Melvin's ribs (on a plate with fries and mac 'n' cheese) have a crunchy crust but are tender inside.

Not limited to pork, Melvin’s also offers brisket, burnt ends, pulled chicken and smoked turkey. All regular plates come with two sides and cornbread. In addition to meat plates, Melvin’s also serves a hash and rice plate.

Ribs (this serving with sweet potato souffle and bread) are as popular as chopped pork.

Having more than a dozen Southern sides often causes a delay at the ordering line while customers contemplate the choices. I had to try the country hash with rice as well as the fresh collard greens. (Smoked ham hocks are Melvin's secret for flavoring the collards.) Other members of my family chose sweet potato souffle, homemade mac & cheese, baked beans and baby butter beans — all were good.

After the food has been served, getting everyone to smile for a picture can be challenging.

Four Sauces

A barbecue fan can actually find that mustard, indispensable for the Bessingers, is just one of four sauces that South Carolina BBQ houses may offer. The others are vinegar and pepper (the most popular style along the coast), light tomato (basically vinegar and pepper with ketchup added for sweetness that is popular in the upper middle and northeast regions), and heavy tomato (sometimes called tomato and sugar sauce that is popular in western and northwestern areas).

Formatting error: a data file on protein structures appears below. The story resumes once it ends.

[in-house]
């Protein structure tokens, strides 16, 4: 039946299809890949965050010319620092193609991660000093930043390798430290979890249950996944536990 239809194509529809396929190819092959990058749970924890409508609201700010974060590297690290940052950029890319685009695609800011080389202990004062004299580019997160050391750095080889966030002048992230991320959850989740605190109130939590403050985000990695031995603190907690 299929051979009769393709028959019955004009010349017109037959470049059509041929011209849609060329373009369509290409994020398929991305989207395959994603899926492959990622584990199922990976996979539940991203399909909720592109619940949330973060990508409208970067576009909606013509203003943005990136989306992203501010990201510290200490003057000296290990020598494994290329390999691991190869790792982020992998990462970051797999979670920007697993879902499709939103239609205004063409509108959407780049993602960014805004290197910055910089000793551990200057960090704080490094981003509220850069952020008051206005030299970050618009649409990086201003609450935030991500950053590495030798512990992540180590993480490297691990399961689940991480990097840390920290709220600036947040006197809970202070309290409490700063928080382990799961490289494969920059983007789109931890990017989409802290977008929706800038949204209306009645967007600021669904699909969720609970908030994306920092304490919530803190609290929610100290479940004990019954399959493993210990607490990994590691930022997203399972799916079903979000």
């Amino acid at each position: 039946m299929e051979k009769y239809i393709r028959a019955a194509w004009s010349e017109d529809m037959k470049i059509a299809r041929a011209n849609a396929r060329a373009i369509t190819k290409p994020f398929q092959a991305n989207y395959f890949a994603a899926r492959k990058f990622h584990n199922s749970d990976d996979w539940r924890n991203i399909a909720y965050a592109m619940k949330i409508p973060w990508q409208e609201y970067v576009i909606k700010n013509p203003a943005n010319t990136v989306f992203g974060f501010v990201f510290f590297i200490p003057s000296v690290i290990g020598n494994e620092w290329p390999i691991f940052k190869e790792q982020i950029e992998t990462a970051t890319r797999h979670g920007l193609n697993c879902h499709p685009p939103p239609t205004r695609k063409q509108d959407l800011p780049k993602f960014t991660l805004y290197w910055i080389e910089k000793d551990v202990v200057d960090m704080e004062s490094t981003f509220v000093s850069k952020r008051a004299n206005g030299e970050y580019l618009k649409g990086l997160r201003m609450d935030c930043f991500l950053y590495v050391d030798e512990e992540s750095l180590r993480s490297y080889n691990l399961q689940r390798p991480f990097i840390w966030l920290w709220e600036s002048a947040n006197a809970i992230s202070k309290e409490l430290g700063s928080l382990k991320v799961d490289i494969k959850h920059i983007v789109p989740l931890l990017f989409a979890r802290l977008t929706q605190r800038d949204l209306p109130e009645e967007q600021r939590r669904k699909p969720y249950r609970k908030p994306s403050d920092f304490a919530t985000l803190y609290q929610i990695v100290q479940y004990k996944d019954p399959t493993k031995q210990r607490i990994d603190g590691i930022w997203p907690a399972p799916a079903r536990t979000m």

Melvin’s is a destination for travelers as much as locals. Its recognition by Travel + Leisure, Southern Living, Food Network, National Geographic, Eater and other foodie publications and groups has extended its renown across the country. When you visit, plan to encounter golden barbecue with a tangy and tart flavor.

Melvin's is popular throughout the day until closing time.

Saturday, November 9, 2019

Another Polar Pig BBQ Cookoff In Concord, NC

Trophies for Polar Pig are creatively designed.

The final contest for many barbecue cooking teams and judges is the Polar Pig BBQ Cookoff, held initially in Mount Pleasant, NC, in 2016 and continuing in Concord, NC, for the past three years. I’ve been fortunate to participate in each year as a judge.

Two Contests

This year the event offered teams the opportunity to compete in two contests as it did last year. The 2018 contest used a double-entry format, which permits teams to turn in entries simultaneously for both contests that are held concurrently. However, this year the two contests (renamed as duels) were held on successive days.

Judges relax in a large room of the Cabarrus Arena and Events Center before their meeting begins.

Each duel awards prizes and points, which appeals to teams trying to increase their point total as a year of competition is ending. Each contest is sanctioned by the Kansas City Barbeque Society and qualifies teams for invitational championships such as the Jack Daniel’s World Championship and American Royal World Series of Barbecue.

Competition teams set up in the midway of the Cabarrus Arena and Events Center.

Popular Format